Dahlia imperialis

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Dahlia imperialis
Dahlia imperialis1SHSU.jpg
Scientific classification
Kingdom: Plantae
(unranked): Angiosperms
(unranked): Eudicots
(unranked): Asterids
Order: Asterales
Family: Asteraceae
Genus: Dahlia
Species: D. imperialis
Binomial name
Dahlia imperialis
Roezl ex Ortgies

Dahlia imperialis or Bell tree dahlia is an 8-10 metre tall member of the Dahlia genus native to Mexico, Central America and Colombia. It is a plant of the uplands and mountains, occurring at elevations of 1,500–1,700 metres (4,900–5,600 ft), and its leaves are used as a dietary supplement by the Q'eqchi' people of San Pedro Carchá in Alta Verapaz, Guatemala.[1]

It is a tuberous, herbaceous perennial, rapidly growing from the base after a dormant winter period, developing brittle, cane-like, 4-angled stems with swollen nodes and large tripinnate leaves, those near the ground soon being shed. The pendant or nodding flowerheads are 75-150mm across with ray florets lavender or mauvish-pink in colour.[2][3]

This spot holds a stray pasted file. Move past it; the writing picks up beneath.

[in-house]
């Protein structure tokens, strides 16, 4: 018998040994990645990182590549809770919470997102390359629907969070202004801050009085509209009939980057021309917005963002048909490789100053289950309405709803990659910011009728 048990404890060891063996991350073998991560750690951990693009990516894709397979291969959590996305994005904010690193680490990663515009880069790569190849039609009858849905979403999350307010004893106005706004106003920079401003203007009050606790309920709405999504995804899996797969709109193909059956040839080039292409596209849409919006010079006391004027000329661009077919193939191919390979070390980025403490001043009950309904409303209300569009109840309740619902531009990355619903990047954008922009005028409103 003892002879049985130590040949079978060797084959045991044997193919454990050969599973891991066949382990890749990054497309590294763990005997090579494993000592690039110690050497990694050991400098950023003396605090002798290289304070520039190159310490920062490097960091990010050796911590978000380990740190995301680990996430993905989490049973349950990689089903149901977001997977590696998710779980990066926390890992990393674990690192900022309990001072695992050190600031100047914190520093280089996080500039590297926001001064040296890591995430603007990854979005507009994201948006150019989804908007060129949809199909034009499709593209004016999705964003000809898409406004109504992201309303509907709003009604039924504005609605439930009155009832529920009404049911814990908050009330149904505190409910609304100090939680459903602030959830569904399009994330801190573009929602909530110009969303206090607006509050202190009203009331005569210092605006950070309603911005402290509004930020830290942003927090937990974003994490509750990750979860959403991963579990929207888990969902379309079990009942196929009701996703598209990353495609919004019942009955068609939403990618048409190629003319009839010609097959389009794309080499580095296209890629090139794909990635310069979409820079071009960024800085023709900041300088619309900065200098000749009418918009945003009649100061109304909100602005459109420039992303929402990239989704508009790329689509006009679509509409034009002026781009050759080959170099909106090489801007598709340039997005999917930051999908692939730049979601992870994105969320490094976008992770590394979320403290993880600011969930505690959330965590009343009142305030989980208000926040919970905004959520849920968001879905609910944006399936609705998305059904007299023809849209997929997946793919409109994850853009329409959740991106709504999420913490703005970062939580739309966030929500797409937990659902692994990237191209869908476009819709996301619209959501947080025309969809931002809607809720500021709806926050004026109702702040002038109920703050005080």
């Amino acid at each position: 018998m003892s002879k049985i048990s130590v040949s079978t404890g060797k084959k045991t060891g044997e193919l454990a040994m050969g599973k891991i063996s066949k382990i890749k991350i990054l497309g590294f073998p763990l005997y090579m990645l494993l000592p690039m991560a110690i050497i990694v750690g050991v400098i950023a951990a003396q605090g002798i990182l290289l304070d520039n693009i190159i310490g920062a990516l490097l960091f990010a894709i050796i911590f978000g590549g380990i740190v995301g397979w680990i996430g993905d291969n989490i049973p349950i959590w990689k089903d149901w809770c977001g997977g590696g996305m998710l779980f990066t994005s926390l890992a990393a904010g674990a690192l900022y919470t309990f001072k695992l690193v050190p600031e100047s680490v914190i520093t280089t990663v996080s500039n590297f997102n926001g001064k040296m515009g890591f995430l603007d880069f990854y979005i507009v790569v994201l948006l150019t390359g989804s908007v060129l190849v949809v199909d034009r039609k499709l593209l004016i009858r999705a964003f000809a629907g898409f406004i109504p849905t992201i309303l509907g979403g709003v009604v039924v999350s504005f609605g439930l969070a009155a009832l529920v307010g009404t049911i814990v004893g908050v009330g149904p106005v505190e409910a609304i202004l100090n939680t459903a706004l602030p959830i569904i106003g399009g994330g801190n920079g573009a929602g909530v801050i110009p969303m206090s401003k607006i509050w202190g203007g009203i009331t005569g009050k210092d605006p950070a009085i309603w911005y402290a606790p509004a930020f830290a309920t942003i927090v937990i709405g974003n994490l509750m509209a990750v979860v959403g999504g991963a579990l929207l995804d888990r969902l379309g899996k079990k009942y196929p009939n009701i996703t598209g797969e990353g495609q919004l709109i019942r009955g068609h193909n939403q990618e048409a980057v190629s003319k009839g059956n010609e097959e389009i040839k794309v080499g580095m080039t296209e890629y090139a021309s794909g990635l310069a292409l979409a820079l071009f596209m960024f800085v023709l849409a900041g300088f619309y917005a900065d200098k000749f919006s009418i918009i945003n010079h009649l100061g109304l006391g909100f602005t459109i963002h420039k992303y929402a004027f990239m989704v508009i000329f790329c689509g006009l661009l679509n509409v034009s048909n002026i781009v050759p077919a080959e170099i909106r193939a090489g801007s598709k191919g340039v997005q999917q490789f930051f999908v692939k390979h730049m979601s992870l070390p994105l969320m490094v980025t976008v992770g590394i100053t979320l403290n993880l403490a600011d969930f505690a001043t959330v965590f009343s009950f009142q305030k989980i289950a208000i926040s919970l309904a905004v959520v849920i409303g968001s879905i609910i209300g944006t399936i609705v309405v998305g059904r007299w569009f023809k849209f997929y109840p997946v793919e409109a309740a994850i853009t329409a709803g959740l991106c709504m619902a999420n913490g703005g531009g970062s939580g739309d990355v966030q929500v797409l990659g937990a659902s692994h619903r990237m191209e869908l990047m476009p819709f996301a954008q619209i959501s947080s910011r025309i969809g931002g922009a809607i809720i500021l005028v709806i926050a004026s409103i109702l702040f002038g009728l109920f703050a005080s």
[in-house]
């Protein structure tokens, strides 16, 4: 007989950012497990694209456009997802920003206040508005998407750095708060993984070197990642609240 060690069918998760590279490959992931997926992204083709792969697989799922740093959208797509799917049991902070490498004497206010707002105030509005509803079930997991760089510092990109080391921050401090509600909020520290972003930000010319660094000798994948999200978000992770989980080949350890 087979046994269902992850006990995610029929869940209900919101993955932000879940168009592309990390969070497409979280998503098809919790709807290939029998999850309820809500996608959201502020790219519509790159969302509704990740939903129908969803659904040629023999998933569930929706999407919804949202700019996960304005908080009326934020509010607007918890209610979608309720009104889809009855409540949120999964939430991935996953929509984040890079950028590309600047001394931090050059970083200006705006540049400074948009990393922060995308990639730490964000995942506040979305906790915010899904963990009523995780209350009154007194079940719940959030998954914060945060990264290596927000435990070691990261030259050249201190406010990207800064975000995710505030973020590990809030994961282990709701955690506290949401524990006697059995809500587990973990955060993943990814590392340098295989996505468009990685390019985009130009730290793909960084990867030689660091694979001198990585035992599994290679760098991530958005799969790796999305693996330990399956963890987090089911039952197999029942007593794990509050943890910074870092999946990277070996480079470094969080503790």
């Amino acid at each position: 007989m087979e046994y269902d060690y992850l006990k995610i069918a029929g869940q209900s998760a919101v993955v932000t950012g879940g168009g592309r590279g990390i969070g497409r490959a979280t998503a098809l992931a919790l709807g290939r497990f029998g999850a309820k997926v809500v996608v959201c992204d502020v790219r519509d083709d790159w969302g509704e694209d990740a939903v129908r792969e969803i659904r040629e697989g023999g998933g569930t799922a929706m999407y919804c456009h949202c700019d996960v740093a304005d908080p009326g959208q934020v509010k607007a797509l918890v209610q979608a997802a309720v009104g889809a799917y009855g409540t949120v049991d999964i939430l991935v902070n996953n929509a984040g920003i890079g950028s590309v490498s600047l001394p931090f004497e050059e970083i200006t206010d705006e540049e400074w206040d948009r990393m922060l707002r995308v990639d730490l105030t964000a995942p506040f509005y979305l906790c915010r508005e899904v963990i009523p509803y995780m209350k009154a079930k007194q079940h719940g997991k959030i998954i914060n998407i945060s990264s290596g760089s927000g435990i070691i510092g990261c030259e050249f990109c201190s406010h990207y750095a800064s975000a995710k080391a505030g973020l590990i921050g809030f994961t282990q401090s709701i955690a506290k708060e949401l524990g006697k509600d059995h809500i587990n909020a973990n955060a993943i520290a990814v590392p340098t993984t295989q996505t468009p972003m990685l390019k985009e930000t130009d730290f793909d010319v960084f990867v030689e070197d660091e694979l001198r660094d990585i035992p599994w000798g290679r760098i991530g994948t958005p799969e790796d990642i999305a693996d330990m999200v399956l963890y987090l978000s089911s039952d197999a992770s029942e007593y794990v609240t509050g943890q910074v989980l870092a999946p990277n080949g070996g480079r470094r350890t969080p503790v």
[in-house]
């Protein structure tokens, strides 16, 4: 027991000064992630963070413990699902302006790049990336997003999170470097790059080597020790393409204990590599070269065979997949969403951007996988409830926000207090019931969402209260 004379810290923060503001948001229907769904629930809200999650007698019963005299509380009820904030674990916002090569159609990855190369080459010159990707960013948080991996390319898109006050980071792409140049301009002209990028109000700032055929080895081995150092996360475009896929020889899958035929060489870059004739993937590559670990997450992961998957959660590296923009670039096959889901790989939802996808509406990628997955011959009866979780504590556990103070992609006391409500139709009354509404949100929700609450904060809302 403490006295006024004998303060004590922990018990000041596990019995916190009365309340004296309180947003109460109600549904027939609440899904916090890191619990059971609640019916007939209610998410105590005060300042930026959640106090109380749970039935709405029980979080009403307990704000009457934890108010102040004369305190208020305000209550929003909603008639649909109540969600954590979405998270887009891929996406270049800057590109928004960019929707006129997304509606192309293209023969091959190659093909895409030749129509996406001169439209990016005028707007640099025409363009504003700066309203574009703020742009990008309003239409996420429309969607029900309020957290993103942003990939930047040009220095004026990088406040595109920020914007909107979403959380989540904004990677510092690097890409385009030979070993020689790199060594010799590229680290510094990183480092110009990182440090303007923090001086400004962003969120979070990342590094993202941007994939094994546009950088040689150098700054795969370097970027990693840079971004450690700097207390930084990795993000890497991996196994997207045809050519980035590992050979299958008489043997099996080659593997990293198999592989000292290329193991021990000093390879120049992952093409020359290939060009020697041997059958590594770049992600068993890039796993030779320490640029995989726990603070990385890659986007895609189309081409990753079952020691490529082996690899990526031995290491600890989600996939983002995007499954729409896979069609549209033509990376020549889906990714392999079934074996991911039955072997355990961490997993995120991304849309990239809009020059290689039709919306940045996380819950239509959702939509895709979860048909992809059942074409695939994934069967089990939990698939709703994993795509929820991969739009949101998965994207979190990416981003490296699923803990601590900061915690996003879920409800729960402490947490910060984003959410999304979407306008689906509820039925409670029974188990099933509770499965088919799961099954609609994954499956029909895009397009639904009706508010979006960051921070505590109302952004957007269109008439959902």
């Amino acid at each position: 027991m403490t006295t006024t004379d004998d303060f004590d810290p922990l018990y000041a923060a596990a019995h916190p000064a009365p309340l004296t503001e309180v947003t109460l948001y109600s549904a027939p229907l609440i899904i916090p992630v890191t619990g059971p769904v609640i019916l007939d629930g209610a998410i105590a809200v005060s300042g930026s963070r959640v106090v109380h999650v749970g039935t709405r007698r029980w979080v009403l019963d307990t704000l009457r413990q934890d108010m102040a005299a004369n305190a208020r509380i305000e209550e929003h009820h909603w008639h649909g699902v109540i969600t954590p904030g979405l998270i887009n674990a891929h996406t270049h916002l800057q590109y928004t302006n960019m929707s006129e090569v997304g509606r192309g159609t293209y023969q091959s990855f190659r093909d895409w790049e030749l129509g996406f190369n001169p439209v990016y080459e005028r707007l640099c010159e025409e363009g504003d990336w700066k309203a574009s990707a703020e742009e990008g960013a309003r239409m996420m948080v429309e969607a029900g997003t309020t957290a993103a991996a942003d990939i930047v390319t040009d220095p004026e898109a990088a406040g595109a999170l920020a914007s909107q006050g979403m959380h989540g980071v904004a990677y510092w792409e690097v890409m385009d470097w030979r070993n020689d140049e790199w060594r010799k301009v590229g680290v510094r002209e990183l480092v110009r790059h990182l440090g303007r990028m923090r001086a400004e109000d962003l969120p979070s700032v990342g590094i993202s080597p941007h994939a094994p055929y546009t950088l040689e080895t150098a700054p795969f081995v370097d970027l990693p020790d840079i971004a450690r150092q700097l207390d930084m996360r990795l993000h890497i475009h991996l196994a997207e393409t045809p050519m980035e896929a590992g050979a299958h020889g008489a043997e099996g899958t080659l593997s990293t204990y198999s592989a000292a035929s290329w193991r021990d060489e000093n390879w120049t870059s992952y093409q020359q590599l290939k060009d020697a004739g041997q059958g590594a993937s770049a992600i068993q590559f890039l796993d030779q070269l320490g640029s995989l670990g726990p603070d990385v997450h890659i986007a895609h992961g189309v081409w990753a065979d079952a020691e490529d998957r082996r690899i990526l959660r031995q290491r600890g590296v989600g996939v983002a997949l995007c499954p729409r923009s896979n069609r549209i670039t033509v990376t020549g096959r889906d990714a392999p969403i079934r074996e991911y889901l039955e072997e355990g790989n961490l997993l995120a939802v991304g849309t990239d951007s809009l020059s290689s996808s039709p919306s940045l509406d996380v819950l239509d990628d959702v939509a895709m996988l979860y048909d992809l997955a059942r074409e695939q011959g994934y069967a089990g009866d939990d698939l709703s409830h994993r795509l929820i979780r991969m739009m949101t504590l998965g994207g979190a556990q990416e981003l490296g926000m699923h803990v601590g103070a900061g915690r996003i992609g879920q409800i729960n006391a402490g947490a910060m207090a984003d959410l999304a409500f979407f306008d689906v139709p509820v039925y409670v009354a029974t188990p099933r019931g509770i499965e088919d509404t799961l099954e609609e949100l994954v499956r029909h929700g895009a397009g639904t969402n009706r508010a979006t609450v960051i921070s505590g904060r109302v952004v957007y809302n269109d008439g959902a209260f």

This species is fast-growing, the growth spurt being linked to shorter daylight hours, and usually comes into flower in autumn before the first frost. Propagation is by seed or by stem cuttings of some 30 cm (12 in) long having at least two nodes, laid horizontally below the soil.[4]

Some Dahlia species were brought from Mexico to Europe in the 16th century. D. imperialis was first described in 1863 by Benedikt Roezl (1823–1885), the great Czech orchid collector and traveller, who, ten years later in 1872–73, went on his odyssey through the Americas.[5]

References[edit]

  1. ^ S. Booth, T. Johns & C. Y. Lopez-Palacios (1993). "Factors influencing the dietary intake of indigenous leafy greens by the K'ekchi people of Alta Verapaz, Guatemala". Ecology of Food and Nutrition. 31 (1 & 2): 127–145. doi:10.1080/03670244.1993.9991354. 
  2. ^ Dayle E. Saar, Neil O. Polans & Paul D. Sørensen (2003). "A phylogenetic analysis of the genus Dahlia (Asteraceae) based on internal and external transcribed spacer regions of nuclear ribosomal DNA". Systematic Botany. 28 (3): 627–639. JSTOR 25063902. doi:10.1043/01-78.1. 
  3. ^ http://www.sciencedirect.com/science/journal/08891575
  4. ^ http://www.strangewonderfulthings.com/105.htm
  5. ^ http://www.ipni.org/